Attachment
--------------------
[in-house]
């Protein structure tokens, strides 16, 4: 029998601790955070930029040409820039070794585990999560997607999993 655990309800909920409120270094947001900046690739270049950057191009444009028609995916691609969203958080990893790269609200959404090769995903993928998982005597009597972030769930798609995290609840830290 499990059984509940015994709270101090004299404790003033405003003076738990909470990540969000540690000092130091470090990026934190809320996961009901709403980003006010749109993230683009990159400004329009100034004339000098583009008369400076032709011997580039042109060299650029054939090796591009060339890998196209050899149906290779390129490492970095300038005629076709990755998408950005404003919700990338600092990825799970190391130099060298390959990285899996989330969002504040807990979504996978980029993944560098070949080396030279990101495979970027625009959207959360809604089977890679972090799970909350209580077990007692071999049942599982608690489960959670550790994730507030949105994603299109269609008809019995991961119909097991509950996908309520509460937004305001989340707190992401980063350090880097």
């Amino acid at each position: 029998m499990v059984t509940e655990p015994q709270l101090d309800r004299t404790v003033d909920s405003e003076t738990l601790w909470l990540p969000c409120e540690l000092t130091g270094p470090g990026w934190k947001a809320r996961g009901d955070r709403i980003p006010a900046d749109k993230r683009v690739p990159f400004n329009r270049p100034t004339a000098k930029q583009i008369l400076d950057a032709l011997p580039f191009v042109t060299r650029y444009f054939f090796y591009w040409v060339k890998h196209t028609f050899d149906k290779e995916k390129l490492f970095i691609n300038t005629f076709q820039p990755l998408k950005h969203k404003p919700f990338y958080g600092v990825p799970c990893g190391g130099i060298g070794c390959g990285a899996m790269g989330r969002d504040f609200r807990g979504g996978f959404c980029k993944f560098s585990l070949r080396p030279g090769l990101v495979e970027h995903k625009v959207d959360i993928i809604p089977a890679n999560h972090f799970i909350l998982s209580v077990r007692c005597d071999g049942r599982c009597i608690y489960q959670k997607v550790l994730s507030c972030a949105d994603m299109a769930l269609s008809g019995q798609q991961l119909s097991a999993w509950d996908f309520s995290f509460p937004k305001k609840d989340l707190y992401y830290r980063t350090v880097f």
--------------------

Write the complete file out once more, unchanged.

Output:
[in-house]
């Protein structure tokens, strides 16, 4: 029998601790955070930029040409820039070794585990999560997607999993 655990309800909920409120270094947001900046690739270049950057191009444009028609995916691609969203958080990893790269609200959404090769995903993928998982005597009597972030769930798609995290609840830290 499990059984509940015994709270101090004299404790003033405003003076738990909470990540969000540690000092130091470090990026934190809320996961009901709403980003006010749109993230683009990159400004329009100034004339000098583009008369400076032709011997580039042109060299650029054939090796591009060339890998196209050899149906290779390129490492970095300038005629076709990755998408950005404003919700990338600092990825799970190391130099060298390959990285899996989330969002504040807990979504996978980029993944560098070949080396030279990101495979970027625009959207959360809604089977890679972090799970909350209580077990007692071999049942599982608690489960959670550790994730507030949105994603299109269609008809019995991961119909097991509950996908309520509460937004305001989340707190992401980063350090880097």
């Amino acid at each position: 029998m499990v059984t509940e655990p015994q709270l101090d309800r004299t404790v003033d909920s405003e003076t738990l601790w909470l990540p969000c409120e540690l000092t130091g270094p470090g990026w934190k947001a809320r996961g009901d955070r709403i980003p006010a900046d749109k993230r683009v690739p990159f400004n329009r270049p100034t004339a000098k930029q583009i008369l400076d950057a032709l011997p580039f191009v042109t060299r650029y444009f054939f090796y591009w040409v060339k890998h196209t028609f050899d149906k290779e995916k390129l490492f970095i691609n300038t005629f076709q820039p990755l998408k950005h969203k404003p919700f990338y958080g600092v990825p799970c990893g190391g130099i060298g070794c390959g990285a899996m790269g989330r969002d504040f609200r807990g979504g996978f959404c980029k993944f560098s585990l070949r080396p030279g090769l990101v495979e970027h995903k625009v959207d959360i993928i809604p089977a890679n999560h972090f799970i909350l998982s209580v077990r007692c005597d071999g049942r599982c009597i608690y489960q959670k997607v550790l994730s507030c972030a949105d994603m299109a769930l269609s008809g019995q798609q991961l119909s097991a999993w509950d996908f309520s995290f509460p937004k305001k609840d989340l707190y992401y830290r980063t350090v880097f």